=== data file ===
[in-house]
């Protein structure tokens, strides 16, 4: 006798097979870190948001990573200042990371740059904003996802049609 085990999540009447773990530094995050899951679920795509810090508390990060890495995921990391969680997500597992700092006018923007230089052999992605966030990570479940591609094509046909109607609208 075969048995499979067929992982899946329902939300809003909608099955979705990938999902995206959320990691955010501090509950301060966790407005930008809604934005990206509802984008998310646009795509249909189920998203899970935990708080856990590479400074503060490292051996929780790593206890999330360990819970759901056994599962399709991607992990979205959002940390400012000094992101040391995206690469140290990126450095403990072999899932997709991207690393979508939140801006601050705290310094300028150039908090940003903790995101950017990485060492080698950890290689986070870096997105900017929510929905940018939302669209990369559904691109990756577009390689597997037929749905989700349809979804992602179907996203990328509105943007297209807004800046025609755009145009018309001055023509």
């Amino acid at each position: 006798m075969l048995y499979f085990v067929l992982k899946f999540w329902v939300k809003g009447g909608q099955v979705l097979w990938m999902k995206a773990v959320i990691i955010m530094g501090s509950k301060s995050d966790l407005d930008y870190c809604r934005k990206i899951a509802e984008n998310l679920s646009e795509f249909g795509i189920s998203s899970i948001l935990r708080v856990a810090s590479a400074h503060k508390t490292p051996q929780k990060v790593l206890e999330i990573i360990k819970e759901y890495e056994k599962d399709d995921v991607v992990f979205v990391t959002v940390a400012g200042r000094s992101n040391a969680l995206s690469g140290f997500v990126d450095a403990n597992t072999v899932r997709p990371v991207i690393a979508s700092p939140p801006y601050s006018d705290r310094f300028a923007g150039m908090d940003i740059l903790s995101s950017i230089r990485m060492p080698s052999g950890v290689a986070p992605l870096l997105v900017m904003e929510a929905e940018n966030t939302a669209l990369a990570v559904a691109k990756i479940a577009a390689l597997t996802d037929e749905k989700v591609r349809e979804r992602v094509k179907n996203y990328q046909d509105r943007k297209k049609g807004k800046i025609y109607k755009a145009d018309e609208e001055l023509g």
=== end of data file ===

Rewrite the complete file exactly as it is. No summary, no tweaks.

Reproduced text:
[in-house]
């Protein structure tokens, strides 16, 4: 006798097979870190948001990573200042990371740059904003996802049609 085990999540009447773990530094995050899951679920795509810090508390990060890495995921990391969680997500597992700092006018923007230089052999992605966030990570479940591609094509046909109607609208 075969048995499979067929992982899946329902939300809003909608099955979705990938999902995206959320990691955010501090509950301060966790407005930008809604934005990206509802984008998310646009795509249909189920998203899970935990708080856990590479400074503060490292051996929780790593206890999330360990819970759901056994599962399709991607992990979205959002940390400012000094992101040391995206690469140290990126450095403990072999899932997709991207690393979508939140801006601050705290310094300028150039908090940003903790995101950017990485060492080698950890290689986070870096997105900017929510929905940018939302669209990369559904691109990756577009390689597997037929749905989700349809979804992602179907996203990328509105943007297209807004800046025609755009145009018309001055023509």
């Amino acid at each position: 006798m075969l048995y499979f085990v067929l992982k899946f999540w329902v939300k809003g009447g909608q099955v979705l097979w990938m999902k995206a773990v959320i990691i955010m530094g501090s509950k301060s995050d966790l407005d930008y870190c809604r934005k990206i899951a509802e984008n998310l679920s646009e795509f249909g795509i189920s998203s899970i948001l935990r708080v856990a810090s590479a400074h503060k508390t490292p051996q929780k990060v790593l206890e999330i990573i360990k819970e759901y890495e056994k599962d399709d995921v991607v992990f979205v990391t959002v940390a400012g200042r000094s992101n040391a969680l995206s690469g140290f997500v990126d450095a403990n597992t072999v899932r997709p990371v991207i690393a979508s700092p939140p801006y601050s006018d705290r310094f300028a923007g150039m908090d940003i740059l903790s995101s950017i230089r990485m060492p080698s052999g950890v290689a986070p992605l870096l997105v900017m904003e929510a929905e940018n966030t939302a669209l990369a990570v559904a691109k990756i479940a577009a390689l597997t996802d037929e749905k989700v591609r349809e979804r992602v094509k179907n996203y990328q046909d509105r943007k297209k049609g807004k800046i025609y109607k755009a145009d018309e609208e001055l023509g």